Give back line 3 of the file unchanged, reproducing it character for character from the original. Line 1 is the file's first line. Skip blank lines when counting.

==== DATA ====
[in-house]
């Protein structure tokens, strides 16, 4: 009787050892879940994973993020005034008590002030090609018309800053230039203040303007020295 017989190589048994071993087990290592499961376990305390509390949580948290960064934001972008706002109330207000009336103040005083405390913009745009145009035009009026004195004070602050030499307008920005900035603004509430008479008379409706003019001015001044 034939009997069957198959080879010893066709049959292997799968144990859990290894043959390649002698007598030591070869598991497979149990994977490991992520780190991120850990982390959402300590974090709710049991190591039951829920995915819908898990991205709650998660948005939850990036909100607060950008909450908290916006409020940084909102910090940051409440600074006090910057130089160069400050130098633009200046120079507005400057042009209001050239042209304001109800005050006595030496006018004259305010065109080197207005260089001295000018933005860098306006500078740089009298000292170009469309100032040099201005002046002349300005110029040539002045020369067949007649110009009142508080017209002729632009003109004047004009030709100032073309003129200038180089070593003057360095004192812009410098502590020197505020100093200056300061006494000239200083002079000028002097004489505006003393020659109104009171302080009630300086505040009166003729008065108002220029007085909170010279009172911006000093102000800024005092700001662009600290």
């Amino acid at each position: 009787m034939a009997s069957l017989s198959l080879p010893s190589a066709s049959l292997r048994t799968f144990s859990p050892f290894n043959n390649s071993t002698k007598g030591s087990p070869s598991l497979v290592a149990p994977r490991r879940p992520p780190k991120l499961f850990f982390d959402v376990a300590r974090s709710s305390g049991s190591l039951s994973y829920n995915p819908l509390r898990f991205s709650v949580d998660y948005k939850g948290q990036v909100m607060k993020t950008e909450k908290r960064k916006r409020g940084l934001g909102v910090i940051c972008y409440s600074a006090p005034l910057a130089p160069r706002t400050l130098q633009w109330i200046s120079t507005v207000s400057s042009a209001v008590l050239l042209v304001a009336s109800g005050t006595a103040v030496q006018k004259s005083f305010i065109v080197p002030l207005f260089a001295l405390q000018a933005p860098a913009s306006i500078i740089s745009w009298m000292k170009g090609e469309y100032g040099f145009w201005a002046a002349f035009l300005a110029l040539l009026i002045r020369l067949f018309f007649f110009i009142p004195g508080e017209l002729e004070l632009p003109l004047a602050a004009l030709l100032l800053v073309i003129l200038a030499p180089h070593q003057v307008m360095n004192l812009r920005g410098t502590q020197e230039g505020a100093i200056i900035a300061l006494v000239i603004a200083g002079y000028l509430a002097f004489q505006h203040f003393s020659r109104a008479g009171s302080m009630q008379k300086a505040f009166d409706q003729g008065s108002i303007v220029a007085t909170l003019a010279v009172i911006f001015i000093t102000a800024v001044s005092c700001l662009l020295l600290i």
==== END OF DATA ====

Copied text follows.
């Amino acid at each position: 009787m034939a009997s069957l017989s198959l080879p010893s190589a066709s049959l292997r048994t799968f144990s859990p050892f290894n043959n390649s071993t002698k007598g030591s087990p070869s598991l497979v290592a149990p994977r490991r879940p992520p780190k991120l499961f850990f982390d959402v376990a300590r974090s709710s305390g049991s190591l039951s994973y829920n995915p819908l509390r898990f991205s709650v949580d998660y948005k939850g948290q990036v909100m607060k993020t950008e909450k908290r960064k916006r409020g940084l934001g909102v910090i940051c972008y409440s600074a006090p005034l910057a130089p160069r706002t400050l130098q633009w109330i200046s120079t507005v207000s400057s042009a209001v008590l050239l042209v304001a009336s109800g005050t006595a103040v030496q006018k004259s005083f305010i065109v080197p002030l207005f260089a001295l405390q000018a933005p860098a913009s306006i500078i740089s745009w009298m000292k170009g090609e469309y100032g040099f145009w201005a002046a002349f035009l300005a110029l040539l009026i002045r020369l067949f018309f007649f110009i009142p004195g508080e017209l002729e004070l632009p003109l004047a602050a004009l030709l100032l800053v073309i003129l200038a030499p180089h070593q003057v307008m360095n004192l812009r920005g410098t502590q020197e230039g505020a100093i200056i900035a300061l006494v000239i603004a200083g002079y000028l509430a002097f004489q505006h203040f003393s020659r109104a008479g009171s302080m009630q008379k300086a505040f009166d409706q003729g008065s108002i303007v220029a007085t909170l003019a010279v009172i911006f001015i000093t102000a800024v001044s005092c700001l662009l020295l600290i």